Parkinson's Symptoms Improve with Physical and Cognitive Exercises

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  • Weekly physical and cognitive exercises for a year helped improve the symptoms of people with Parkinson's disease.

  • The patients showed improvements in one-minute sit-to-stand tests and MiniMental cognitive test, while not having any decline in other areas, which is positive in that most neurodegenerative disease patients would see declines over the year.

This article was posted on EurekAlert.org.

Parkinson's patients' motor and non-motor symptoms were improved with a weekly exercise regimen that included physical and cognitive tasks, according to new research presented today (18 December) at The Physiological Society early career conference, Future Physiology 2019: Translating Cellular Mechanisms into Lifelong Health Strategies.

Parkinson's Disease is a chronic neurodegenerative disease that can lead to disability and make it harder to lead an active lifestyle. Previous research has shown that either physical or cognitive exercises are effective at improving and sustaining cognitive and/or physical function in people with Parkinson's.

However, doing different types of exercise (e.g. circuit training also including cognitive challenges), may be more beneficial in improving motor and non-motor symptoms.

Researchers at the University of Kent studied Parkinson's patients that performed a weekly multi-modal regime (physical and cognitive exercises). This group participated in weekly exercise sessions for over a year and were assessed every four months for at least a year (some participants continued on for two or three years).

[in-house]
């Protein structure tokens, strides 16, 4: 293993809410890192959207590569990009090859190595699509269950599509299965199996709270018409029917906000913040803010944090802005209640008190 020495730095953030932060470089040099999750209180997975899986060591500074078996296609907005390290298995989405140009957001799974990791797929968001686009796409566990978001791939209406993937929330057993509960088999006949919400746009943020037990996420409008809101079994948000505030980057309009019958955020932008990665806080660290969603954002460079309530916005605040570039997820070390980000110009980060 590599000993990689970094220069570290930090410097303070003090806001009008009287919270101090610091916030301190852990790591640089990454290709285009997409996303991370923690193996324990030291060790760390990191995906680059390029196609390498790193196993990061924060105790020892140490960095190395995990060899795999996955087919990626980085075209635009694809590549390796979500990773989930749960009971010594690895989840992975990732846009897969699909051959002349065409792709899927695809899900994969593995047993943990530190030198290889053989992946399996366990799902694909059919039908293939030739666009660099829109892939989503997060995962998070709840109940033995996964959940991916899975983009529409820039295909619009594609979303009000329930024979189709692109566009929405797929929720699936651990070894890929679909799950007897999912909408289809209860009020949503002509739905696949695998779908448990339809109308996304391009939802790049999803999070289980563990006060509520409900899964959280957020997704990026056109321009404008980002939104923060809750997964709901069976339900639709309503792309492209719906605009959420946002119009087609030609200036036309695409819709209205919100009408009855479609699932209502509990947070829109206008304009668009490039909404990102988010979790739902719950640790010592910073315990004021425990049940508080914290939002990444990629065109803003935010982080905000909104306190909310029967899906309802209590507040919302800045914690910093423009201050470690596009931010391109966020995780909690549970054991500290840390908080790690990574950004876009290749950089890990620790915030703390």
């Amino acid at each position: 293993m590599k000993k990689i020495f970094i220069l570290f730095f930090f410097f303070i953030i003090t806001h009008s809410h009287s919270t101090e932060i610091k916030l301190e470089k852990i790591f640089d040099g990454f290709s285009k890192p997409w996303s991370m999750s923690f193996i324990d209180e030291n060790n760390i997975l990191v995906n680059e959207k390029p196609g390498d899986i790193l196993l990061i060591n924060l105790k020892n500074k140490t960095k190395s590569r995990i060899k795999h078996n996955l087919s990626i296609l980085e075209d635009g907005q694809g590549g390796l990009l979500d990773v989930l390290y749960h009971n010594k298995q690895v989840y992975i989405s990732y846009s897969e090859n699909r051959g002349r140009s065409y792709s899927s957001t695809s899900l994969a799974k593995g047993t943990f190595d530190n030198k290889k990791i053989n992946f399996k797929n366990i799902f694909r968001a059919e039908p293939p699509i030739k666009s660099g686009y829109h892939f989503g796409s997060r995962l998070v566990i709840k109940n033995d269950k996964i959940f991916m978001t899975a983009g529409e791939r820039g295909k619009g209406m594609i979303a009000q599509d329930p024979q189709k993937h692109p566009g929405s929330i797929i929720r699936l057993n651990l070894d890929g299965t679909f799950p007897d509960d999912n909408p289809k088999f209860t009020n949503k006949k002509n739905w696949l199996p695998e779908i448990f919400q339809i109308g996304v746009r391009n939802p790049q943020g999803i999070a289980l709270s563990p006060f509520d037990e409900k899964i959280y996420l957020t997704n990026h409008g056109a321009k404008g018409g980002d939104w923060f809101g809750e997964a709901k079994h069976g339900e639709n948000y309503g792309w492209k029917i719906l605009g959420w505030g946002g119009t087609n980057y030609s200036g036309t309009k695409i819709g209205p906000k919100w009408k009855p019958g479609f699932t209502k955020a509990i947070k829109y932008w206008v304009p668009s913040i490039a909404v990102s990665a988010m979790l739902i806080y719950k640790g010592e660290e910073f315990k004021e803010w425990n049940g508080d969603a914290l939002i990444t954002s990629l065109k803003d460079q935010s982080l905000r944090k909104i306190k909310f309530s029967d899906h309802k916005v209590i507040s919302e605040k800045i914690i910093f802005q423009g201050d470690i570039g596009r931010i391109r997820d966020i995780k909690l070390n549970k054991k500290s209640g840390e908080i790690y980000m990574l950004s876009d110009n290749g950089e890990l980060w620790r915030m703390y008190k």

This once-a-week exercise programme with both physical and cognitive exercises for Parkinson's disease patients showed an improvement specifically in one-minute sit-to-stand tests and a cognitive test called MiniMental but no other significant changes (i.e. no decline) in cognitive and physical health. This is especially positive as Parkinson's is a degenerative disease, so the expected outcome, without any interventions, for these symptoms, would be a decline.

These findings are important because they could allow Parkinson's disease patients to see improvements in their symptoms by correctly tailoring their exercise regimens to include both physical and cognitive exercise.

Anna Ferrusola-Pastrana, a researcher who was involved with the work said: "Finding the right set of exercises, both cognitive and physical, to improve Parkinson's treatment is an important step towards giving Parkinson's patients a better quality of life. This research is working towards honing this set of exercises, which can then potentially be performed by patients, with or without assistance at home."

The research was presented December 18, 2019 at the Physiological Society early career conference, Future Physiology 2019: Translating Cellular Mechanisms into Lifelong Health Strategies.

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